Annapolis Capital - October 8, 1980
Memory Wanders To Childhood
By Joe Gross
It's funny how nostalgia can take you away from a sports event you really want to see.
Being a native of Philadelphia, it's rather natural for me to pull for the Phillies in the National League Championship Series - that's the formal name for the playoffs. But, I found that wasn't really the situation. The Phillies of today, those who were on the field last night, are not the Phillies of my era. I left Philadelphia just one year after Veterans Stadium was opened. Steve Carlton and Larry Bowa are the only real carryovers from those days, at least they were the only players I ever got to know.
But going back those eight or so years, is not what I consider nostalgia. Nostalgia takes me back many more years, to my only memory of the Phillies playing in the World Series. That was in 1950 and that was only the second time the Phillies had ever reached that pinnacle. The previous World Series appearance was in 1915, which is a few years before even my time.
Those were the "good old days" of baseball. There were 16 teams with 25 players apiece. Only the very best players were able to play in the major leagues. The real baseball fans knew virtually every player on every team.
There were no free agents jumping around from team to team. There were no big legal battles. Baseball was fun then.
Managers used just about the same lineup every day and the fans, the real fans, even knew the lineups of just about every one of the 16 teams.
There were no "championship series" because there were no divisions. There were eight teams in each league and the champion of the league went to the World Series.
The only playoffs came when two teams tied for the title at the end of the regular 154-game season. There weren't very many of them.
Making the nostalgia thing even worse was a picture of Shibe Park, which was Philadelphia's stadium back then Later it was renamed Connie Mack .Stadium in honor of Cornelius McGillicudy - Connie Mack - who owned and managed the Philadelphia A's of the American League. Yes they are the predecessors of the Kansas City and now Oakland A's.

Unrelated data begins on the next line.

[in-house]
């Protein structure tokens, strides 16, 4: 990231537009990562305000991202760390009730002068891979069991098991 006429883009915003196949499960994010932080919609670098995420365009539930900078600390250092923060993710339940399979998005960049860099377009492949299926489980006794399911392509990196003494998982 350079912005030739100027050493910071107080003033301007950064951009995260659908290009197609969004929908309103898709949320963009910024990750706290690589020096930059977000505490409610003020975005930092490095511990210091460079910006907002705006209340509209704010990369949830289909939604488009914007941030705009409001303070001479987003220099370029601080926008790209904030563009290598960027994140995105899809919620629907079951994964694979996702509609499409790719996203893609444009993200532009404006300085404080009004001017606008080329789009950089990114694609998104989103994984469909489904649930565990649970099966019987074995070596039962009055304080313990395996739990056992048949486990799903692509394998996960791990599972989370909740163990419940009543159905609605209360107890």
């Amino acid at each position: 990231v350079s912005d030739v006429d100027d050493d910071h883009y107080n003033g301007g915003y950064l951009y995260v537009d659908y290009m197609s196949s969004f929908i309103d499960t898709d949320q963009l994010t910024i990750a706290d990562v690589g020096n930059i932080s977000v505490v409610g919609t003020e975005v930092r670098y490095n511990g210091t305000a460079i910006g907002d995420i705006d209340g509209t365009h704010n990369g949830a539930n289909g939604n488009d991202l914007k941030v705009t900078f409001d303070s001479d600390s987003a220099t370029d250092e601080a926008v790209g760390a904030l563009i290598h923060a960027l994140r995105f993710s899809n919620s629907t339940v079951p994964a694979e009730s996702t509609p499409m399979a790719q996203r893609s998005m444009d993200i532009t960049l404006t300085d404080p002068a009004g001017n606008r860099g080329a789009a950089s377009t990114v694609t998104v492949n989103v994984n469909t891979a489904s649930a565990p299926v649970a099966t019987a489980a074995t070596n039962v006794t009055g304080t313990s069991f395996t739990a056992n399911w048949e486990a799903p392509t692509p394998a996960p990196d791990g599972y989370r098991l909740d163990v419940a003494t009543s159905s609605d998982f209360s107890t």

Shibe Park was a majestic edifice a city block square. It even had real grass across the broad expanse of playing area that included a distance of 446 feet to dead centerfield. Of course, even after expanding the seating capacity, only 33166 fans constituted a sellout crowd.
I remember my mother putting me on the trolley car at our corner and giving me a dollar to go to the ball games. Most times, especially when the A's were playing, kids my age-six or seven - were let in free by the friendly ticket takers. I remember going to the top of the upper deck stands and sitting with an old man in a straw hat. I didn't know him, but occasionally he would buy me a hot dog. I learned later the man in that top row seat was none other than Connie Mack himself. That never meant much to me until I was grown up and realized just who and what Mr. Mack was.
I remember later taking my little brother to see a ball game at Connie Mack Stadium. He didn't understand how we went into a huge building and walked to our seats which were outdoors. I'm not sure whether or not he ever figured that out.
I can still tell you the names of just about every player on the Phillies and A's teams of those days, though I'm not sure why I really remember them.
The worst thing about my boyhood is that I was a Brooklyn Dodgers fan simply because my father came from Brooklyn. Every once in a while the family would take a train to New York - trains were reasonable enough then that a family could ride them together - to see the family. I would be able to go to Ebbets Field to see my special heroes, the Dodgers. I can tell you just about every player on the Dodgers team, too.
The stadia sure were great for watching baseball games back then. The stands started close to the field. The variations of the walls made a ball hit off the wall an experience. Outfielders had to learn to play the nooks and juts of every wall. The infielders had to learn to field a ball on the grass and on the dirt, not on a plastic carpet with seams and spots of dirt.
Baseball was different back then. The players were different and the fans were different. The talent in the major leagues had not been watered down by vast expansion and the players were proud to be major leaguers.
That, however, is all in the past. Nothing can bring back those days and I don't think I'd really want to. After all, that would take away the need for nostalgia and what would life be without the "good old days'" to look back on?